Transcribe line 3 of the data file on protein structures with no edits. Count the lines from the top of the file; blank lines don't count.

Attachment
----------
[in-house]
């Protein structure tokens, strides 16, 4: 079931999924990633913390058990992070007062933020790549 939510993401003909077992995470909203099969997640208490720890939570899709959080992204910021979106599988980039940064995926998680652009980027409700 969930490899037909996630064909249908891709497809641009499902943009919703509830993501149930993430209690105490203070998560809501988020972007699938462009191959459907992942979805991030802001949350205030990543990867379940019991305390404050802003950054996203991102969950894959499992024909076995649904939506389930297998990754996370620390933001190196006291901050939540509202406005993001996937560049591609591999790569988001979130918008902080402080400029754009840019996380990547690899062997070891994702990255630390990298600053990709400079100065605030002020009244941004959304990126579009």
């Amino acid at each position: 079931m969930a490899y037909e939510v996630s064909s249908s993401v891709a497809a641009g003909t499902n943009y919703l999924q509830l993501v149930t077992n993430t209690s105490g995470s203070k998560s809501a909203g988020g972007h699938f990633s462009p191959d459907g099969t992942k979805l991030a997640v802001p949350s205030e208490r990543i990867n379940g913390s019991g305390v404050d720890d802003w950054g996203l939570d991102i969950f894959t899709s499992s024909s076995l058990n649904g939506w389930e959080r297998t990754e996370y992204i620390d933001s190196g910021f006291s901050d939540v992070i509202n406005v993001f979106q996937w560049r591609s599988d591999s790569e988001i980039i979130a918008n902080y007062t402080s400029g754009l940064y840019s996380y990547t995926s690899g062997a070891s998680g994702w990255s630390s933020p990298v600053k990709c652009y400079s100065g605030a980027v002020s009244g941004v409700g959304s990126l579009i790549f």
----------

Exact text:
């Amino acid at each position: 079931m969930a490899y037909e939510v996630s064909s249908s993401v891709a497809a641009g003909t499902n943009y919703l999924q509830l993501v149930t077992n993430t209690s105490g995470s203070k998560s809501a909203g988020g972007h699938f990633s462009p191959d459907g099969t992942k979805l991030a997640v802001p949350s205030e208490r990543i990867n379940g913390s019991g305390v404050d720890d802003w950054g996203l939570d991102i969950f894959t899709s499992s024909s076995l058990n649904g939506w389930e959080r297998t990754e996370y992204i620390d933001s190196g910021f006291s901050d939540v992070i509202n406005v993001f979106q996937w560049r591609s599988d591999s790569e988001i980039i979130a918008n902080y007062t402080s400029g754009l940064y840019s996380y990547t995926s690899g062997a070891s998680g994702w990255s630390s933020p990298v600053k990709c652009y400079s100065g605030a980027v002020s009244g941004v409700g959304s990126l579009i790549f």